Twenty-third of January, Two Thousand and Thirteen. Confession time; I was pretty late to the Weezer party. And when I say “pretty late” I’d say it was around 10 years late. Which is actually closer to extremely late if you’re attending a party, especially one it seems you were invited to.
Truth is I always liked Weezer. I knew the singles. I’d seen the videos to Undone, Buddy Holy and El Scorcho over and over and over on Rage. My friend Bret had put Say it Ain’t So on a mix to listen to on the way to our first Big Day Out, and I really liked that too. I think I even remember seeing the disastrous interview with Rivers on ABC’s Recovery in 1996 and feeling terrible for Rivers, who clearly did not want to be there. I was always aware of Weezer, and I always loved the songs I’d heard of theirs, but it wasn’t until around 2004 that I realised that I loved Weezer.
I would’ve been about 25 at the time. I’d acquired a copy of the first album called Weezer (The Blue Album) from the internet , and I remember listening to it on the bus on the way home from work. The first two thirds of the album had all washed over me rather nicely, but nothing had stuck out apart from the tracks that I already knew. But then track eight rolled around and everything changed.
I’ve got the Dungeon Master’s Guide.
I’ve got a 12-sided die.
Now I’ve never played D&D, although I’d always wanted to. My friends and I had talked about it in our teen years, but none of us could be bothered reading all of those books. Instead we’d chosen to remain in the relatively safe and shallow waters of collectable card game, Magic: The Gathering  and Jihad . We’d play for hours over the weekends, and also during study breaks when we were supposed to be studying. Mostly those times .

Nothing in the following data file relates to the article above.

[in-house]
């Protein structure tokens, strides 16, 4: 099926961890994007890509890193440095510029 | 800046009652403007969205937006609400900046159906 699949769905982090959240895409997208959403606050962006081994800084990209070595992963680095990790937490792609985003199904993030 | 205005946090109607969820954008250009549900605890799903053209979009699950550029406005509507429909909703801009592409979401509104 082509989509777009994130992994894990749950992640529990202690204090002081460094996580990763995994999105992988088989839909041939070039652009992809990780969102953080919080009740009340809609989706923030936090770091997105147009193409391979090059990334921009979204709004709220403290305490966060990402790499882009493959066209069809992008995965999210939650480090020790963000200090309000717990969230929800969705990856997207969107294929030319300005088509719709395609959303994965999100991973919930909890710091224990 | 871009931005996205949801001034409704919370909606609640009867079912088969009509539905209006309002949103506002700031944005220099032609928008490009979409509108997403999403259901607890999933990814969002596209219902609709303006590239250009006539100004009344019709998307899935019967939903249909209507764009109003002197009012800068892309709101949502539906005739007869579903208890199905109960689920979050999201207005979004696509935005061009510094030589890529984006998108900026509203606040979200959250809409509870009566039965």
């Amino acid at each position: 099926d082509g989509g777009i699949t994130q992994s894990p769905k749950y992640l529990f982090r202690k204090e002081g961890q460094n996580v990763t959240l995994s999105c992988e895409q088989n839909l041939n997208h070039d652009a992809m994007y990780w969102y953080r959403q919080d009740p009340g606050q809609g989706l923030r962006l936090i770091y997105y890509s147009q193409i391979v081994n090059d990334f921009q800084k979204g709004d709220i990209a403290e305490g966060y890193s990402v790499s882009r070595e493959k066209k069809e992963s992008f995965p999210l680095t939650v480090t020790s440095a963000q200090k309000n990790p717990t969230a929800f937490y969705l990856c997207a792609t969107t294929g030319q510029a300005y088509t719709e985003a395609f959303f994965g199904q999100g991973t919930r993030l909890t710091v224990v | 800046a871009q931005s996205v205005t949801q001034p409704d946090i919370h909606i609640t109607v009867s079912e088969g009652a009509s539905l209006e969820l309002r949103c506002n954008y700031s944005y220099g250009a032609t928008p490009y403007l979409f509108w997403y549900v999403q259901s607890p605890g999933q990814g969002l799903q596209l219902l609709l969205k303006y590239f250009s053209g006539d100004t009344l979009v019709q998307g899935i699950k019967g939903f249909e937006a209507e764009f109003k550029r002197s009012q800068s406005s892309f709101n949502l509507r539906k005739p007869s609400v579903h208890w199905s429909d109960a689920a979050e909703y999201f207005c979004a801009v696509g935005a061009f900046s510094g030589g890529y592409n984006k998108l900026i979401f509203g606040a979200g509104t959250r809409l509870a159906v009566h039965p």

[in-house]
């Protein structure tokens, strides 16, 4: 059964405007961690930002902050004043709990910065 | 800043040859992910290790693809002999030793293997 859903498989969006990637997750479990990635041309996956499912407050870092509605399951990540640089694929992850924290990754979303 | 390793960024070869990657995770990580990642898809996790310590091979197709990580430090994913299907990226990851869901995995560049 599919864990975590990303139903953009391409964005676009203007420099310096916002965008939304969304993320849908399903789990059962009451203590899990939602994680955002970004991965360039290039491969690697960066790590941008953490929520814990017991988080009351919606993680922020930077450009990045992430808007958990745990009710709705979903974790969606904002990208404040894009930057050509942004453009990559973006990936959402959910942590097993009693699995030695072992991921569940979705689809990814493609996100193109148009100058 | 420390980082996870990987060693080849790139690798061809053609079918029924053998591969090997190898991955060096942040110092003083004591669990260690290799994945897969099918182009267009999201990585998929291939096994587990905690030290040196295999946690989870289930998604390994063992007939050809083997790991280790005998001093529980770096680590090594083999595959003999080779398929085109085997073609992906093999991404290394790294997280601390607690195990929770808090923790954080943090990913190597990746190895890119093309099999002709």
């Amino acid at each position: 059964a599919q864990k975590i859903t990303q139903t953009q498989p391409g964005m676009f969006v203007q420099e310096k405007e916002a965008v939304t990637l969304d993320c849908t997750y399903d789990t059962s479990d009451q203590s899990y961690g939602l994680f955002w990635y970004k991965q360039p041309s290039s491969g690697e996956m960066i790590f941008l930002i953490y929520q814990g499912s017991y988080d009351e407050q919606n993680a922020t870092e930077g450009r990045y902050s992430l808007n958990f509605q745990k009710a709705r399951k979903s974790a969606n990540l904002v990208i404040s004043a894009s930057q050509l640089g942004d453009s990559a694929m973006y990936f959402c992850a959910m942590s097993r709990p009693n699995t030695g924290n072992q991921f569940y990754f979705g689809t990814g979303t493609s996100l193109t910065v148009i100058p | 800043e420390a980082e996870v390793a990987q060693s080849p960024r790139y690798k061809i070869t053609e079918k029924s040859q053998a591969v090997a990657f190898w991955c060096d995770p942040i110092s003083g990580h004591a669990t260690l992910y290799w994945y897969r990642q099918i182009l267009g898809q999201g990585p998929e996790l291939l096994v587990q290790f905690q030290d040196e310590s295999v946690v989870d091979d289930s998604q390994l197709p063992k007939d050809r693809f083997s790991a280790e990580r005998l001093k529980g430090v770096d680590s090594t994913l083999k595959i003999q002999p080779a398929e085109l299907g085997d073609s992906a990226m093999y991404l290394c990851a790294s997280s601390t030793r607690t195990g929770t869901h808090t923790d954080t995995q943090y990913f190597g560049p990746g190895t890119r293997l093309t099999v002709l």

I’ve got Kitty Pryde
And Nightcrawler too
Waiting there for me.
Yes I do, I do.
I wasn’t ever cool enough to read X-Men. I’d always wanted to, but the back-story always felt so dense and impenetrable. Instead I read the newly launched Gen 13, which was pretty much Image Comic’s direct rip-off of Marvel’s X-Men, albeit with more scantily clad women. In the above verse you could replace Nightcrawler and Kitty Pryde with Grunge  and Freefall.
I’ve got posters on the wall,
My favorite rock group, KISS.
I’ve got Ace Frehley.
I’ve got Peter Criss
Waiting there for me.
Yes I do, I do
So I was a bit young for KISS, but if you want you could replace KISS with Guns and Roses, and then later Pearl Jam. Swap Ace Frehley out for Eddie Vedder and Peter Criss for Dave Abbruzzese.
At this stage you’re probably thinking “Yes Mark, as a teen you played geeky games, read comics and had posters of bands you liked on your wall. You’re hardly alone there,” which is a completely fair statement to make, although you could’ve been a little less blunt about it. None of these things we’re unique to my experience, but I’d never heard them expressed so beautifully in song. All of a sudden I was transported back to my teenage bedroom; reading comics, listening to Pearl Jam and doing stuff that the popular kids would have a ball laughing at. At that moment I fell in love with Weezer, and The Blue Album became my go-to whenever I needed cheering up.